the endless prompt
September 21, 2015
Performance poet, teacher and author Taylor Mali has posted a 10-second video on his Facebook page, which may be inspiring as much for its form as its content, and which you can consider as a prompt even if you don’t do Facebook.
The video pictures a one-line poem written on a Möbius strip. That means the text of the poem is essentially a continuous loop, the end of the line feeding and reading back into its beginning. It’s a form that demands both intention and restraint.
You may need to experiment with the length of the strip you use, but, as a rough beginning, here’s how to proceed:
- Cut a half-inch-wide strip from a sheet of paper; either direction will do — 8.5 inches or 11 inches or whatever size paper you prefer.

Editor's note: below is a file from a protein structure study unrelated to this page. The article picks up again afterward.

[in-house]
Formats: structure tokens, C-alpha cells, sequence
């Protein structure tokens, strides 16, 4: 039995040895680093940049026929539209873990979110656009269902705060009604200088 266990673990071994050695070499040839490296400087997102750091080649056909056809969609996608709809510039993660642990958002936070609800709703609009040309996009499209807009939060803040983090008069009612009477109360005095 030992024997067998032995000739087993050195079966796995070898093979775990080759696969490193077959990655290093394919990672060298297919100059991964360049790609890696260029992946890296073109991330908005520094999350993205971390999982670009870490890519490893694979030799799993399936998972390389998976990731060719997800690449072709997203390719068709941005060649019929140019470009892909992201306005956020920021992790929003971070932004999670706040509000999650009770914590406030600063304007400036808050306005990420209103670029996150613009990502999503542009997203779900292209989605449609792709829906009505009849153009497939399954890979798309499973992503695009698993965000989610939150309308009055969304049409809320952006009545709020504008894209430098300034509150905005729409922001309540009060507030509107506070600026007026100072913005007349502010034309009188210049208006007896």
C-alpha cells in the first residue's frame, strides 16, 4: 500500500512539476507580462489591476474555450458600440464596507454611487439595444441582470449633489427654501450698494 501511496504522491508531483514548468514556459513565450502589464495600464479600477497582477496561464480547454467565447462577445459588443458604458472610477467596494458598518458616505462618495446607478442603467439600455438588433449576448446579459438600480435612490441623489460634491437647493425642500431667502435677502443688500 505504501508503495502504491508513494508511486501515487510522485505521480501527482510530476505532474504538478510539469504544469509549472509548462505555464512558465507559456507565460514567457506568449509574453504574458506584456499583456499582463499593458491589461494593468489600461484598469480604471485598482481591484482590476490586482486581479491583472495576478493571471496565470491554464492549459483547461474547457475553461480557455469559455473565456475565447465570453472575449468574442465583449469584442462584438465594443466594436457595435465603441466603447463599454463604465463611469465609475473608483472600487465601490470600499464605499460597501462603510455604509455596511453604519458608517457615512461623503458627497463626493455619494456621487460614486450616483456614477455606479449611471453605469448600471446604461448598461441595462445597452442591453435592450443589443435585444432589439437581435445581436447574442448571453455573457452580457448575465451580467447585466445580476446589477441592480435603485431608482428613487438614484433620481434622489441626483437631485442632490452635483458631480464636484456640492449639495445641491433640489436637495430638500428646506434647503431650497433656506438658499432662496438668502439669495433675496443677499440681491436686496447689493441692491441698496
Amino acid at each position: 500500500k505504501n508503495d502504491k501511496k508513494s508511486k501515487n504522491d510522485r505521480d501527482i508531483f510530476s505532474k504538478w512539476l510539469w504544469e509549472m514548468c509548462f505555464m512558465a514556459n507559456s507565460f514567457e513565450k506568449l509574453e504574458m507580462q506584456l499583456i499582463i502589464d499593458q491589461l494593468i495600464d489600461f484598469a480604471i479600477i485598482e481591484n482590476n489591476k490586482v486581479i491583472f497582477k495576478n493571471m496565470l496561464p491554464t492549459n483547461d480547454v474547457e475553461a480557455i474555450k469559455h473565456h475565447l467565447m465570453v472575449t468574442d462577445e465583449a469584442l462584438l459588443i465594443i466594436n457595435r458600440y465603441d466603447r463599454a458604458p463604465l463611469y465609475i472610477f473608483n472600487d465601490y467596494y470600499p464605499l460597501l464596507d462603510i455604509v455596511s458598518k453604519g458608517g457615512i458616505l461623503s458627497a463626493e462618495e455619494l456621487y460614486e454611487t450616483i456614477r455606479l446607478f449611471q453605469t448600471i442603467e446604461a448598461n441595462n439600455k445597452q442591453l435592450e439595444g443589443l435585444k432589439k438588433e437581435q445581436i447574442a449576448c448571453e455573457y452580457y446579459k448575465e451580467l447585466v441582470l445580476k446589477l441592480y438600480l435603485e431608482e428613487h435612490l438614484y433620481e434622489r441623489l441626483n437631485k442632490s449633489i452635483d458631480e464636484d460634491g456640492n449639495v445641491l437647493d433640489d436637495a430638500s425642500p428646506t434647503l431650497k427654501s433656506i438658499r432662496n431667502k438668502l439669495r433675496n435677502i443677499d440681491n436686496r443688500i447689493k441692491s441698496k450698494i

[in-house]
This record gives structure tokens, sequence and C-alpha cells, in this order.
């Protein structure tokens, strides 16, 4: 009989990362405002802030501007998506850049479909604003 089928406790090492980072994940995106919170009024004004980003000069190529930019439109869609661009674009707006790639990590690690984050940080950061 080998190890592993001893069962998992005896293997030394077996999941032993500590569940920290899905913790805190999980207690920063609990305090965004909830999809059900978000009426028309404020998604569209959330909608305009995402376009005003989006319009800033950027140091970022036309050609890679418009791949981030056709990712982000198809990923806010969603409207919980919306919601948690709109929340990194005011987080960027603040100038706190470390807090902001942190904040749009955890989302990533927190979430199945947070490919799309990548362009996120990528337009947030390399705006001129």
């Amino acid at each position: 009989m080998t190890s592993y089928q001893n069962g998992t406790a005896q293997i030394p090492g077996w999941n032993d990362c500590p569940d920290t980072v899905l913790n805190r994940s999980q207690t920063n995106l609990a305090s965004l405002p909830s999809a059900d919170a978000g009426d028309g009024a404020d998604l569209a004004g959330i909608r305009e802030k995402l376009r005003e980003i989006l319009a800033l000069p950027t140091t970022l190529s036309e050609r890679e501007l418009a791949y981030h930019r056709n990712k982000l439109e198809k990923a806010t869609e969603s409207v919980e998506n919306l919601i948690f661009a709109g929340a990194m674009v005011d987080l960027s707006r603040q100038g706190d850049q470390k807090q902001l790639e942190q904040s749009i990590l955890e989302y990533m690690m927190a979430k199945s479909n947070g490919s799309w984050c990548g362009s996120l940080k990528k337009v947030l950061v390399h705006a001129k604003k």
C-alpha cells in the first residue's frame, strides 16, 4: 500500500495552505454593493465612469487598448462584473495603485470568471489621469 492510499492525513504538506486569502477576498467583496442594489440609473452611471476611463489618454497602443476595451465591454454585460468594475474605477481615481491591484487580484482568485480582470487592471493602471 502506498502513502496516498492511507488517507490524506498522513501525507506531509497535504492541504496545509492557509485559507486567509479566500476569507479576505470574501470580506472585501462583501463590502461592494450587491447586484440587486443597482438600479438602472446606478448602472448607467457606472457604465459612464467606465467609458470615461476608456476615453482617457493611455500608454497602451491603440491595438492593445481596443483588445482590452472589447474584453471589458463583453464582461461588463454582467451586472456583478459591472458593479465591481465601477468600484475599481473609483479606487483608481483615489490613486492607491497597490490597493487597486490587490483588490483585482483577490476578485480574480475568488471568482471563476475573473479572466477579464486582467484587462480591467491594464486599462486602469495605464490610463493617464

- Write a line of text the full length of one side of the paper.
- Flip the paper (so that your first line of text is upside down on the reverse side) and continue writing your text. It can be one or more sentences, but the last word you write on side 2 will connect with the first word you wrote on side 1, so they should make some sense when connected.
- Pick up the strip, one end in each hand, and put a single twist in one end (so that the front is flipped to the back).
- Bring the two ends together and use a piece of tape to attach them.
- You should be able to read through the text you wrote on both sides of the paper as one continuous line.
- Now that you see how it works, try it again.
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